Termini Underground: Dancing as integration in Italy
Under the platforms of Rome's largest station, the hum of commuter traffic gives way to a different kind of sound. The Termini Underground dance studio helps integrate migrants into Italian society through hip-hop and breakdancing. While departing trains might shake the walls of the studio, it's the performers who shake it out on the floor.
Sinan from Kosovo, Jorge Luis from Columbia and Juru from Rwanda – three young migrants from different countries who started dancing together at a troupe in the centre of Rome.
While the story of international dancers united through their performance may sound like a fairy-tale, the three of them will tell you that nothing is further from the truth. Unhappy circumstances forced them to leave their homes in search of better lives. This led to them joining Termini Underground, an unusual dance group that gathers together young people who have migrated to Italy and helps them to integrate into Italian society.
When he was just six years old, living in small city of Prizren in the former Yugoslavia, Sinan was sold by his father to a family in Sicily. "I was forced to steal and rob. After a while, I couldn’t take it anymore and decided to escape," Sinan explains.
Growing up in youth centres and monasteries in southern Italy, he found music to be a comfort, helping him escape from reality. "Dancing is my cure," he tells me while recalling his first forays into performance as a boy. "It makes me forget about bad things." As a young man he moved to Rome, where he discovered the Termini Underground dance project. Once he joined, he quickly became one of the groups best break-dancers, now known as "Angelo B-Boy".
We meet in Termini Underground’s studio, a room located directly under the platforms of Italy’s biggest train station – and the second biggest in Europe – Termini Stazione. As we talk, I hear the buzz of trains above our heads, and the walls start shaking with each departing train.
The space, once owned by the railway workers’ union, has become a favourite haunt in the city for the more than 500 young people from across the world that have so far danced with the group.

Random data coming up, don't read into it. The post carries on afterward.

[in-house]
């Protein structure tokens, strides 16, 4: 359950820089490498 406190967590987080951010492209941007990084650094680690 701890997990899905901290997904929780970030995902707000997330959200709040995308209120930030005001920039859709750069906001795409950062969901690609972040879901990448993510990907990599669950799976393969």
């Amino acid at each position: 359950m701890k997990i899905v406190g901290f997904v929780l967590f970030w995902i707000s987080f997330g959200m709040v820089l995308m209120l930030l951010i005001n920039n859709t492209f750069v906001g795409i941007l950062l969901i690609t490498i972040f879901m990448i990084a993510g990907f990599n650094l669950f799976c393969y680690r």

The project was born a decade ago when dancer and choreographer Angela Cocozza decided to help the young people she often saw hanging around the Termini station. Most of them had migrated to Italy after fleeing countries destroyed by economic despair and conflict. Some were already using drugs and alcohol; others were at risk of taking up the habit. Termini Underground offered them a free place to dance and an opportunity to engage in a group activity – a fundamental step in the integration process.
28-year-old Jorge Luis from Columbia came to Italy as a young boy where an Italian family adopted him. Before becoming a member of Termini Underground, he spent his days in front of the McDonalds in Termini station – a common space for young people to mingle or kill time watching passers-by.
"I love the atmosphere at Termini Underground because, here in this room, there’s a street attitude," said Jorge Luis, who for the last six years has replaced the McDonalds forecourt with this underground dance studio. A talented and hard working dancer, he now also teaches a younger generation of students to dance hip-hop. Even though he never had a chance to return to his homeland, Jorge Luis incorporates elements of South American dance into his hip-hop choreography.
Dancers from Termini Underground have performed in street shows, at festivals, on TV screens and on some of Rome’s most prestigious theatre stages. An Italian media outlet called last year’s show at Rome's Brancaccio Theatre a "spectacular performance of creativity from international youth." They are now rehearsing for a performance in Teatro Sala Umberto, another famous Roman theatre that will host them later this month.
"I’m very happy because of this opportunity," said Juru from Rwanda, who, at just 24 years old, is already an experienced dancer with many performances under his belt. "I’ve been on many stages thanks to Termini Underground. I’m happy because the show feels like ours."
Juru escaped the massacres of the 1990s in his home country and arrived in Italy, where he holds the status of political refugee. "I learned about Termini Underground in school. Someone mentioned a place where you can dance for free and I thought – let’s try it," he said. Six years later, Juru has not only developed his dancing skills tremendously but also made a lot of new friends. "This group is a part of me," he added. "It’s my family."
Juru, Jorge Luis, Sinan and all the other Termini Underground performers, continue to dance for the integration of young people arriving in Italy. Anyone who wants to can join them. Just turn up the music and get out on the floor.